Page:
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  • Yes. You should still send a copy of the court order to your Human Resources Office to review and make a determination if any action is required. They will file the copy in your OPF and flag it so that they know a court order relating to health benefits has been filed. If your children aren't listed as family members on the SF 2809, they will send a copy of the court order to your FEHB plan.
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  • Not all screens are accessible by all employees or available at all agencies. For example, if you participate in premium conversion, you may not change from Self and Family to Self Only or cancel your FEHB enrollment at any time. Therefore, this menu option will not appear. You may still be able to change your enrollment if you have experienced a qualifying life event, or QLE. If you don't find the change option on your menu, see your Human Resources Office.
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  • You should contact your Human Resources Office for the appropriate information for employees covered under FEHB who are called to military duty.
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  • Your new plan is NOT responsible for providing coverage until the effective date of your enrollment change which for most employees is the first day of the first full pay period in January. If you need medical services before the effective date of your Open Season enrollment, you should contact your old plan. Please remember, while the new enrollments are not effective until the first full pay period in January, the new plan benefits are effective January 1. Your old plan, therefore will provide coverage according to the new contract. These expenses will count toward your prior year's deductible. If you are an annuitant, you should contact your new plan. Your Open Season enrollment is effective January 1.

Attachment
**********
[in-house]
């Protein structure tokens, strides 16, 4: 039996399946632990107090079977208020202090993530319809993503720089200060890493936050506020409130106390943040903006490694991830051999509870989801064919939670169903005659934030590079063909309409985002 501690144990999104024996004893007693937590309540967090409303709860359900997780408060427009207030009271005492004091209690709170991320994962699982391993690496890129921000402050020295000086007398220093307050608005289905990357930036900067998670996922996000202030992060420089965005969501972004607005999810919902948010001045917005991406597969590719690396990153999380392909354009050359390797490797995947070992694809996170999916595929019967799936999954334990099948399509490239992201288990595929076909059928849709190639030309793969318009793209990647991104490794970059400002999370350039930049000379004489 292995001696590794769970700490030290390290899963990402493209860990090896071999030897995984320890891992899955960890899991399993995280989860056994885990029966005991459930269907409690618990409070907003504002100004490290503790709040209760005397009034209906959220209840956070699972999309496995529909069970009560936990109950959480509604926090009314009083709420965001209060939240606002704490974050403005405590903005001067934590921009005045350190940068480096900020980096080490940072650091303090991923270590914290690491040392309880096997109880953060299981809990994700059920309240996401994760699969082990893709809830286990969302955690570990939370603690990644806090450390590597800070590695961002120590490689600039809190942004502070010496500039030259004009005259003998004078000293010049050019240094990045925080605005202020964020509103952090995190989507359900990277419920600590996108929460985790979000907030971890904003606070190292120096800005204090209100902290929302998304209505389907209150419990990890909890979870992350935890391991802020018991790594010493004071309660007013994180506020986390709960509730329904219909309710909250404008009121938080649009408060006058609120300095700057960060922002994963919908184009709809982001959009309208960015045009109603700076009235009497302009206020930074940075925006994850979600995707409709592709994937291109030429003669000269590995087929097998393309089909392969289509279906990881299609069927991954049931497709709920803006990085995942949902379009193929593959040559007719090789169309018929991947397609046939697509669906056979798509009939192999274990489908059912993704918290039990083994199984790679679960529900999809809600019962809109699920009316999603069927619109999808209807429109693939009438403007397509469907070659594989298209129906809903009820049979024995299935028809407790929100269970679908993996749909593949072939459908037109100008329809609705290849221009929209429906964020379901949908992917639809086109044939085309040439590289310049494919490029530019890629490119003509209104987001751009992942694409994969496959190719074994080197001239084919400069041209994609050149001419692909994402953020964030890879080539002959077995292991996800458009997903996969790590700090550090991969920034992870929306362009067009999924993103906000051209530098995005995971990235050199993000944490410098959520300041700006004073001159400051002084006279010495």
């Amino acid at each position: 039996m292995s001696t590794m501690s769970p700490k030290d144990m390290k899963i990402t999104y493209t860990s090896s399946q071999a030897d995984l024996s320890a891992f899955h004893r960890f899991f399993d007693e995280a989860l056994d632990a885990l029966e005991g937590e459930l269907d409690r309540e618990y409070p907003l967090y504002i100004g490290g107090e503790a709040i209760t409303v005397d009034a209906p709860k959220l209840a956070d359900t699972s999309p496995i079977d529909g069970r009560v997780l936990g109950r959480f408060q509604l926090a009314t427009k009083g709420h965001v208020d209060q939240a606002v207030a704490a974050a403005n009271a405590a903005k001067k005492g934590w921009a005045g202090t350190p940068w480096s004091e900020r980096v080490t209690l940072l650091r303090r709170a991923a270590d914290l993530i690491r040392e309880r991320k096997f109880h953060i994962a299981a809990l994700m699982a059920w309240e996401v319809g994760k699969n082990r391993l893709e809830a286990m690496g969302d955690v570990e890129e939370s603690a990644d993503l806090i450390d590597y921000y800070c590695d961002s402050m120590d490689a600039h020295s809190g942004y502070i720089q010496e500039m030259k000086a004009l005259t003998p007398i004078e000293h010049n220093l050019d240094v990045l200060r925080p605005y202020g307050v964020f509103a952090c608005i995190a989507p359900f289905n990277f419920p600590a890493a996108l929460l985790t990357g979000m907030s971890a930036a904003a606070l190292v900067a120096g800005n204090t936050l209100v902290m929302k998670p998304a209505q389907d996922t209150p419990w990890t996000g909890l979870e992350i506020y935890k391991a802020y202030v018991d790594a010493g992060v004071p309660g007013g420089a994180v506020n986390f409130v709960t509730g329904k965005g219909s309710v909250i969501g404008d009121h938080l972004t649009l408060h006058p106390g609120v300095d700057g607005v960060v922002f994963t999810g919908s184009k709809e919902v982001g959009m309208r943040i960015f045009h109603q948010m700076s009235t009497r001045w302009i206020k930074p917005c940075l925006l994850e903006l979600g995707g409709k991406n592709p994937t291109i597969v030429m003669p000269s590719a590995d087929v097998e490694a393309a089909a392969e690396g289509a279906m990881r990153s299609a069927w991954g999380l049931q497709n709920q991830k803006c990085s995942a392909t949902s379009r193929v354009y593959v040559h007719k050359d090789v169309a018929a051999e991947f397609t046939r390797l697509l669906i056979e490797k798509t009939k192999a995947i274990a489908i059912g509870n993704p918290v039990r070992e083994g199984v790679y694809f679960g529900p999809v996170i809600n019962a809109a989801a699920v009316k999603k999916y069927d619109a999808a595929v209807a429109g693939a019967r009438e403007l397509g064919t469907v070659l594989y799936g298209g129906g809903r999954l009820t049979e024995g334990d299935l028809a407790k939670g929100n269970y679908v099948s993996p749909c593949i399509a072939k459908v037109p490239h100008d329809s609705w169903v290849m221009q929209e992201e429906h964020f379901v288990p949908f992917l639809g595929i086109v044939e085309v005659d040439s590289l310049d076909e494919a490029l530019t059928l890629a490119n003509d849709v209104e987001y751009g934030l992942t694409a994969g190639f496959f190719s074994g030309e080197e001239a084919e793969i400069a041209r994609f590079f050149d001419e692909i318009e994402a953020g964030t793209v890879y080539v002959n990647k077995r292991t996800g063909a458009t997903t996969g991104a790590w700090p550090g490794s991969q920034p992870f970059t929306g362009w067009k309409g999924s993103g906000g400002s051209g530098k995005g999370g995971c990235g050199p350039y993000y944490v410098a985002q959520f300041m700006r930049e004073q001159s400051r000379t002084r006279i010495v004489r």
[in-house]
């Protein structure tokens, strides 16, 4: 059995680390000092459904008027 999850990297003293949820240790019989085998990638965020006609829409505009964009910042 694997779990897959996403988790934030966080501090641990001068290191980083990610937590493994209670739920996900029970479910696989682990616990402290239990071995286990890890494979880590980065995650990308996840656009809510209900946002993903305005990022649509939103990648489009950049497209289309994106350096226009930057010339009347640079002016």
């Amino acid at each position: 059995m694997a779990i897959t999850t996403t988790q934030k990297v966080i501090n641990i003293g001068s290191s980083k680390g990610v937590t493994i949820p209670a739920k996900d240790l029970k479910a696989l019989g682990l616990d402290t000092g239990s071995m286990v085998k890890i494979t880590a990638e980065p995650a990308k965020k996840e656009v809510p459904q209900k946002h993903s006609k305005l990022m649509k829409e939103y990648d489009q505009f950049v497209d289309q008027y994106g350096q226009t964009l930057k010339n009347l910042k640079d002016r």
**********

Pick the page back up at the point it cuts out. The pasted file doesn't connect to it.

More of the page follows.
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  • If you cancel your FEHB, you need to be aware of the following consequences that apply to all employees who cancel their FEHB, including:
    • You and your dependents are no longer covered under the FEHB Program.
    • You may not reenroll in FEHB until you lose your TAMP coverage or have another qualifying life event (QLE) that permits enrollment, or until the next FEHB Open Season. If you reenroll because you lose TAMP coverage, you must do so from 31 days before to 60 days after your TAMP ends, and use Code 1M on Health Benefits Election Form, SF 2809, at www.opm.gov/forms/pdf_fill/sf2809 [848 KB]. Additional QLEs that permit enrollment, for example, a change in family status, are listed on SF 2809. If you have one of these QLEs, you must enroll within the timeframes shown.
    • If you transfer to another Federal agency, your cancellation follows you and you may not reenroll until you lose your TAMP coverage or have another QLE that permits enrollment, or until the next FEHB Open Season. See above bullet for details.
    • If you separate from your employment, you will not be eligible for temporary continuation of coverage (TCC) because you will not have any FEHB enrollment to continue. Also, you will not have an FEHB enrollment to convert to an individual policy with your former insurance carrier.
    • If you retire, you will not have an FEHB enrollment to continue into retirement.
    • If you die, you will not have an FEHB family enrollment for your survivors to continue, even if they are eligible for a survivor annuity.
    Note: Your agency may ask you to sign a statement stating that you understand these consequences.
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Total Count: 588, Number of Pages: 40, Page: 6